His second act is to negotiate a deal for Jon. It winds up much the same as in the released version: life at the Wall in exchange for renouncing titles, and he escapes punishment for killing their Queen.

Heartfelt goodbyes, the Unsullied sail for Naath, Tyrion hosts his first Small Council meeting. Jon reunites with Ghost and Tormund, rides into the sunset.

Roll credits.

WonderCon 2019: Day Three

Anaheim Train Station at Night, All Lit Up

Last day of WonderCon arrived too quickly 😦

There were still plenty of good panels, though, with a great interview with Tom King in-between. And it was absolutely thrilling to see a friend of mine, local indie author J Dianne Dotson, share a panel with Cory Doctorow!

All my notes are below. Looking forward to next year!

Technology is Cold, People are Warm

cory doctorow, j dianne dotson, michael grumley, s.b. divya, maura milan, maryelizabeth yturralde

let’s talk about making space for everyone by, maybe, making space-suits for everyone?

  • maura: there’s a whole bunch of tech that people can modify into the suit, to accommodate themselves; for fashion, she tends to make everything black; it’s kind of camouflage in a way
  • dianne: how fabulous can you make it and it’s still fashionable? always wants style and function; wants to think space should be for denizens, not dilettantes; everyone should be able to go, in 2019, we should have suits that fit everyone on the international space station
  • s.b.: comes at it in an economic angle; money talks, it’s often used as an excuse for not accommodating everyone; the way she approaches it in her fiction is protagonists from economically disadvantaged backgrounds having to use the tech designed for the advantaged
  • cory: works on a non-profit who wants to abolish the phrase “so easy your mom could use it”, because it takes more ingenuity to use something when it wasn’t designed with you in the room; “so easy your boss could use it” is a better phrase, since they’re the ones bullying employees to bypass firewalls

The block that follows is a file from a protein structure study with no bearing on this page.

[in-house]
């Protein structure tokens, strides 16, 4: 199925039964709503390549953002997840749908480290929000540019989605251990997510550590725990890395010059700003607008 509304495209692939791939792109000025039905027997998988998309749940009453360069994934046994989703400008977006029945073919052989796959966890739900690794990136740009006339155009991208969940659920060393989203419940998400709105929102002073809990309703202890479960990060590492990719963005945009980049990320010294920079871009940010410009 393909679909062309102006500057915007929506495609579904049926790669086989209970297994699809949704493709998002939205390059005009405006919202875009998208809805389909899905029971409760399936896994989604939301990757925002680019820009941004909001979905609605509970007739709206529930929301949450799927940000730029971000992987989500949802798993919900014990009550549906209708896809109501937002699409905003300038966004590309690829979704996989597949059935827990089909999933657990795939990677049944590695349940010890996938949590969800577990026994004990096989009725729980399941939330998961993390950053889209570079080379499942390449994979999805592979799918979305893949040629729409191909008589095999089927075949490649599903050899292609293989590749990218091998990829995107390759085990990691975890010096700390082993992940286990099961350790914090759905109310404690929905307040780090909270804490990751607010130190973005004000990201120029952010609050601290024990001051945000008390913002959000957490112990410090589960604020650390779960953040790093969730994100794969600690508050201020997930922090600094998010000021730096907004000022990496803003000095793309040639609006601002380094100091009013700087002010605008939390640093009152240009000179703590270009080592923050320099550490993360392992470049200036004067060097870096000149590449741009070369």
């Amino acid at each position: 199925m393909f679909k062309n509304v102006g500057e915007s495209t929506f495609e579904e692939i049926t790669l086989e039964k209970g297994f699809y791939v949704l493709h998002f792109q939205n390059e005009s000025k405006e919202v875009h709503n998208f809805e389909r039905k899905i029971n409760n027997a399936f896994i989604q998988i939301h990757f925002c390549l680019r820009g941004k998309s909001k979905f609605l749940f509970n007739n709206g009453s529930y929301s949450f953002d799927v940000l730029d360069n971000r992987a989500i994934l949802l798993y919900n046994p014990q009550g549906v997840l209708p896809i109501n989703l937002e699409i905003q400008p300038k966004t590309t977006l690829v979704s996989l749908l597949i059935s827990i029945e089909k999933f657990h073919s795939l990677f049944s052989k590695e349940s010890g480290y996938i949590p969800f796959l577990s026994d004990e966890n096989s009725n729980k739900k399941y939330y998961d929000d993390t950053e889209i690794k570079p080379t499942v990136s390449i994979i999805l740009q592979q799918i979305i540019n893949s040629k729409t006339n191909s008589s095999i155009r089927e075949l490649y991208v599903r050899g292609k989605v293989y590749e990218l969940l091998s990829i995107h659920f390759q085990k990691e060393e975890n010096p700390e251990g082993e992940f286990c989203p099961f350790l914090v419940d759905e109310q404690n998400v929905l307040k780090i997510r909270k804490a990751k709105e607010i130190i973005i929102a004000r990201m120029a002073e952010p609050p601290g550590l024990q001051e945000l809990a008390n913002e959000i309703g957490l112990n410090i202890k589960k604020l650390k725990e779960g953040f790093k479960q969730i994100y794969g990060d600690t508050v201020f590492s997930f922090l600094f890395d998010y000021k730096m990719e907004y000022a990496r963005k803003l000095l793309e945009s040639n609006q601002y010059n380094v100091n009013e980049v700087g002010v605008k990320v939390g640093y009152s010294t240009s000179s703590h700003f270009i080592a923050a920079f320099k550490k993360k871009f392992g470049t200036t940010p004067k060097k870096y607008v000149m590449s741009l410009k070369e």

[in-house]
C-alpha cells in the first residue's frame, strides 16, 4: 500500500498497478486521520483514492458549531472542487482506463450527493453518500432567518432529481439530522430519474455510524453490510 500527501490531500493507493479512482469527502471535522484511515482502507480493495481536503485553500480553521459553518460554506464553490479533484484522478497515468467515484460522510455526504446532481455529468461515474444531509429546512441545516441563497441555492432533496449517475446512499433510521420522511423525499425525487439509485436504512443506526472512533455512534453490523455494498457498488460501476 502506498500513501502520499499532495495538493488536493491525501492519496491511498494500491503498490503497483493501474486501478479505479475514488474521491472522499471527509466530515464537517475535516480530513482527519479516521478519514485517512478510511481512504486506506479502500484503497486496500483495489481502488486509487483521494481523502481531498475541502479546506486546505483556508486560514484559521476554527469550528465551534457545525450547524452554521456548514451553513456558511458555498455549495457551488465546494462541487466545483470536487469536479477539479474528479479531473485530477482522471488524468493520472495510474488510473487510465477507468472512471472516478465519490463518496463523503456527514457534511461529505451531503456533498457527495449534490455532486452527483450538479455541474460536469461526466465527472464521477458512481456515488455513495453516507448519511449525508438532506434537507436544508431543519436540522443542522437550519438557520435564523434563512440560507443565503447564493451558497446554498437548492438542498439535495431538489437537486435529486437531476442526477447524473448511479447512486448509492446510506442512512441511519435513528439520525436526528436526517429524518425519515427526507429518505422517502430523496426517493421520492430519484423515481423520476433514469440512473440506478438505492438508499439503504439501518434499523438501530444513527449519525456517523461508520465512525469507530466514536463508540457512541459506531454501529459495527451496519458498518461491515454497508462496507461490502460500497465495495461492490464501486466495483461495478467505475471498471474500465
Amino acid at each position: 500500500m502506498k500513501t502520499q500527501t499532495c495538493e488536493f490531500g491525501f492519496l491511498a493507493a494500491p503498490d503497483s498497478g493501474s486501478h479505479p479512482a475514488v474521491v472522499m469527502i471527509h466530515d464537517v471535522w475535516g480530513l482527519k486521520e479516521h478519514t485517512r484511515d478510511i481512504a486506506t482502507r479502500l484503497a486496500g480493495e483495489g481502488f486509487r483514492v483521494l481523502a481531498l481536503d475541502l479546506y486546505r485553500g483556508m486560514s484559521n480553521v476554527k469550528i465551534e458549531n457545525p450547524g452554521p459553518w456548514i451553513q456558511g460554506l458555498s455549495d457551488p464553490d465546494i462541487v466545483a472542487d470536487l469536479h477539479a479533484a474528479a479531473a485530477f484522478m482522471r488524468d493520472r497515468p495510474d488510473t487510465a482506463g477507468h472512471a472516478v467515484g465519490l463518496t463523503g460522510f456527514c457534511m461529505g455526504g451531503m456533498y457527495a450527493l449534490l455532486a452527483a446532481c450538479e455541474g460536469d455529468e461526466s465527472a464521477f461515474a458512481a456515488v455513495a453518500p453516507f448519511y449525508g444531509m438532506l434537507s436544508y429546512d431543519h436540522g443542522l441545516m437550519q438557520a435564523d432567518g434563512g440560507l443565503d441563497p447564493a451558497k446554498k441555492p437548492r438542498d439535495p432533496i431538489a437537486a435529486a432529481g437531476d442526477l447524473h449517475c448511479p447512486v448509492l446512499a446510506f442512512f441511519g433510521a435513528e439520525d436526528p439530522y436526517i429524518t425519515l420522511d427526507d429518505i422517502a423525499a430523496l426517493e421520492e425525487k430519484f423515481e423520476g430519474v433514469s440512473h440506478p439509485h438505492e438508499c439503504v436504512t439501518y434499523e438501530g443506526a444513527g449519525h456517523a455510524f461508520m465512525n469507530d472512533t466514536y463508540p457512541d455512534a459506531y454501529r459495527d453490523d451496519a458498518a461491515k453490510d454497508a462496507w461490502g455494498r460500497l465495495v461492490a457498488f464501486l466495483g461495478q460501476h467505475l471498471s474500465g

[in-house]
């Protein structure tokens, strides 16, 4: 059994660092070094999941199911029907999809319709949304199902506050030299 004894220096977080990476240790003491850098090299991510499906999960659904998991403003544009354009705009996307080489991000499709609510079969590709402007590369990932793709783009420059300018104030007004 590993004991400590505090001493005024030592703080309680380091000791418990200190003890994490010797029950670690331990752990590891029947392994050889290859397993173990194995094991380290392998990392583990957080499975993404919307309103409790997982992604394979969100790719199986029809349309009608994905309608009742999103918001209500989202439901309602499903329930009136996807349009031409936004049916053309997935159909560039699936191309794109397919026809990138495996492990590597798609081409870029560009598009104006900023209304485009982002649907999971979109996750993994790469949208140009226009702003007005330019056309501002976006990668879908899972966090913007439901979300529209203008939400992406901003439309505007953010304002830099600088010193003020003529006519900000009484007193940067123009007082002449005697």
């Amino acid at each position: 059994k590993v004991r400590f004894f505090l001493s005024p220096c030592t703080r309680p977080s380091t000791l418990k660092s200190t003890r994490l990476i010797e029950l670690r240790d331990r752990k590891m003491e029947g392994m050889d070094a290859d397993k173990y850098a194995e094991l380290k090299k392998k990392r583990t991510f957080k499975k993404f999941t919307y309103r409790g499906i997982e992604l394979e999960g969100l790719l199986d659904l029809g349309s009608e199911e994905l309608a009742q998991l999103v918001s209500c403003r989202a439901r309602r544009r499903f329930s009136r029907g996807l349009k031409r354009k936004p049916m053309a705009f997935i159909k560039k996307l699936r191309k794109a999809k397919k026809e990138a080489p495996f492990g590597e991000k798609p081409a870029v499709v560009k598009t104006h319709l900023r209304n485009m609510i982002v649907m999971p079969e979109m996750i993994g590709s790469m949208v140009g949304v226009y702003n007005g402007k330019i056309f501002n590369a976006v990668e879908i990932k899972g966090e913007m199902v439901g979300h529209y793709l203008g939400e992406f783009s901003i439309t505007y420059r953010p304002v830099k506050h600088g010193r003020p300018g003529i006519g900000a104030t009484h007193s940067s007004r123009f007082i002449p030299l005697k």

let’s talk about some of the emotional aspects of interacting with tech (for example, apologizing to siri when asking q’s)

  • maura: has book where “monitors” control the room, interact via holographic projection; you can’t just order them around, though, you have to negotiate with them, or trick them
  • dianne: on the space station in her book, there’s a variety of bots and drones to interact with; there’s a character that has a problematic relationship with an AI that he’s altered to resemble someone he used to be involved with
  • s.b.: fascinated by how tech impacts lives and relationships of people; any tech derived from our needs as human beings: to remember appointments or navigate a room or communicate with our family a long way away; teleporter’s are cool, but become more impactful when think of what it can do for your life
  • cory: thinks most salient thing is not what it does but who it does it for and who it’s designed for; likes exploring those power dynamics; in his book walkaway, explores the “how did that get there?” effect with the interaction of human beings and drones helping them build homes out of garbage